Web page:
A study of leagility and supply chain design

Fadaki, M 2015, A study of leagility and supply chain design, Doctor of Philosophy (PhD), Business IT and Logistics, RMIT University.

Document type: Thesis
Collection: Theses

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Title A study of leagility and supply chain design
Author(s) Fadaki, M
Year 2015
Abstract In the context of a dynamic and hyper-competitive business environment, appropriate design of supply chains helps organisations to align resources for improved flow of products and services and satisfy customers’ diverse needs. Researchers have proposed several supply chain designs which are mutually exclusive such as efficient versus responsive, and lean versus agile. Quantitative testing of these designs revealed that many firms’ supply chain designs do not match with what was conceptually expected.

In this research, a new approach to supply chain leagility is investigated, proposing all supply chains are leagile with different magnitudes of leanness and agility. In this regard, a new index, ‘deviation from leagility’ (DFL), is introduced, and employed in this study to optimise supply chain design. DFL is the absolute distance of supply chain design from a balanced supply chain. Balanced supply chain is a position where the magnitude of leanness and agility is equal. A comprehensive model of uncertainty including demand, supply, and internal uncertainty is engaged to investigate the impact of uncertainty as a key design driver of supply chains.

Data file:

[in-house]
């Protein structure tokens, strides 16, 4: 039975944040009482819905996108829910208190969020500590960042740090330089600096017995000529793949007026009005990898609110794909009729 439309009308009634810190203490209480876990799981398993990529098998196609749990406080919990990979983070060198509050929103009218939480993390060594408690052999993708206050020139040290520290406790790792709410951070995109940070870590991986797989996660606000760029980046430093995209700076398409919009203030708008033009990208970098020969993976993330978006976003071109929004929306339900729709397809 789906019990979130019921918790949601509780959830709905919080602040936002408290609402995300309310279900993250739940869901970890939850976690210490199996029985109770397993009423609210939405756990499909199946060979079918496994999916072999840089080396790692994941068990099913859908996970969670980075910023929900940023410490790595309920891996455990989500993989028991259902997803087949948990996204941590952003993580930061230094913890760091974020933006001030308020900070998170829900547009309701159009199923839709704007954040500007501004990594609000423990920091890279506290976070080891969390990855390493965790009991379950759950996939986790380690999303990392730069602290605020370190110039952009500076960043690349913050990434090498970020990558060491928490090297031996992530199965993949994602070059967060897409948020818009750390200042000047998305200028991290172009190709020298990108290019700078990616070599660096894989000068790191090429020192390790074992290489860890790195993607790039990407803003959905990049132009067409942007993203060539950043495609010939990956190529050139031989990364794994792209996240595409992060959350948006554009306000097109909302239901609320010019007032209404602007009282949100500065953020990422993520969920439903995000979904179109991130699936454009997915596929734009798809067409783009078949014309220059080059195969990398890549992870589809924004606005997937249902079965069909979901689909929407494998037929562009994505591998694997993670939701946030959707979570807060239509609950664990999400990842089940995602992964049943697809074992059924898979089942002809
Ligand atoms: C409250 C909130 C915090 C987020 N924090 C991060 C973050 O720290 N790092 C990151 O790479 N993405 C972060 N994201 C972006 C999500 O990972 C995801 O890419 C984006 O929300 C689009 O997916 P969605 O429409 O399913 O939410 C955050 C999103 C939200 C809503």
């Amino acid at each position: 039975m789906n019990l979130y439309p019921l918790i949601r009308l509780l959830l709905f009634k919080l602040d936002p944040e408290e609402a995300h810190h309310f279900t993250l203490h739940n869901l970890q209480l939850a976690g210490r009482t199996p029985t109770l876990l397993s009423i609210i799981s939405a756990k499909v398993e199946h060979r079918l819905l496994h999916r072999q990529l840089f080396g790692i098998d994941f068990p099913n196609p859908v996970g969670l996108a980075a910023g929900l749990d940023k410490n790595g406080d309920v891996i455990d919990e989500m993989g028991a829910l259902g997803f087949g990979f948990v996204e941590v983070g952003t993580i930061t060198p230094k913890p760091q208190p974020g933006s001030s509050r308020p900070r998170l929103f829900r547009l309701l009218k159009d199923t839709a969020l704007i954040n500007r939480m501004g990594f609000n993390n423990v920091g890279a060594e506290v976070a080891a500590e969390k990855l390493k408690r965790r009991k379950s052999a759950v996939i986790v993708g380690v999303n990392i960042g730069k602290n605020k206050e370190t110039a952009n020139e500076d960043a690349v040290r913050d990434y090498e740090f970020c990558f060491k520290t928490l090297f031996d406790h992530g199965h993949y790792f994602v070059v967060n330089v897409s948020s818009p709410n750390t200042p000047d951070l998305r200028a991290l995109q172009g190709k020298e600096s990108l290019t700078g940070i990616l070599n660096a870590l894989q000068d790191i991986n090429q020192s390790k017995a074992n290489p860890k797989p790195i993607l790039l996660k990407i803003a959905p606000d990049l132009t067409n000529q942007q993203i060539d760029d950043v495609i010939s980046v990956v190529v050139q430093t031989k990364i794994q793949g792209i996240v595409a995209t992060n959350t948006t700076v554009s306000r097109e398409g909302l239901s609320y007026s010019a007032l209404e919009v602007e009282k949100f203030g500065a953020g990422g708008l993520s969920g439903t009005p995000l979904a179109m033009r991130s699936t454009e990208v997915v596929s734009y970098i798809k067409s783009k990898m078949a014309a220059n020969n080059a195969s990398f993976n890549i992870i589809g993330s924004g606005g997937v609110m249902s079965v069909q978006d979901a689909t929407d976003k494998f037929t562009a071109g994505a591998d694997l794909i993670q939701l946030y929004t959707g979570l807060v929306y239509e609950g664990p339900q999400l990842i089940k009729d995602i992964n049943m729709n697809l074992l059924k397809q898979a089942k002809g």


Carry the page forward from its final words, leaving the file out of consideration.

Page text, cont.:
The partial least squares (PLS) was employed to analyse data collected from Australian firms. The results indicate that higher performance is achievable when the deviation from a balanced supply chain in which both aspects of leanness and agility are equally embedded, is minimised. Results also reveal that DFL is directly and positively influenced by the level of uncertainty; while it is indirectly impacted by the level of competition intensity and customers’ expectation.

Analysis of market segment revealed that irrespective of the segment a firm is operating in or for, uncertainty is a significant determinant of designing a supply chain. However, there is higher magnitude of agility for companies active in the up-market segment of an industry compared to the down-market segment.
Degree Doctor of Philosophy (PhD)
Institution RMIT University
School, Department or Centre Business IT and Logistics
Keyword(s) Supply Chain Design
Leagile Supply Chain
Lean Supply Chain
Agile Supply Chain
Efficient Supply Chain
Responsive Supply Chain
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Created: Fri, 24 Jul 2015, 12:15:05 EST by Denise Paciocco
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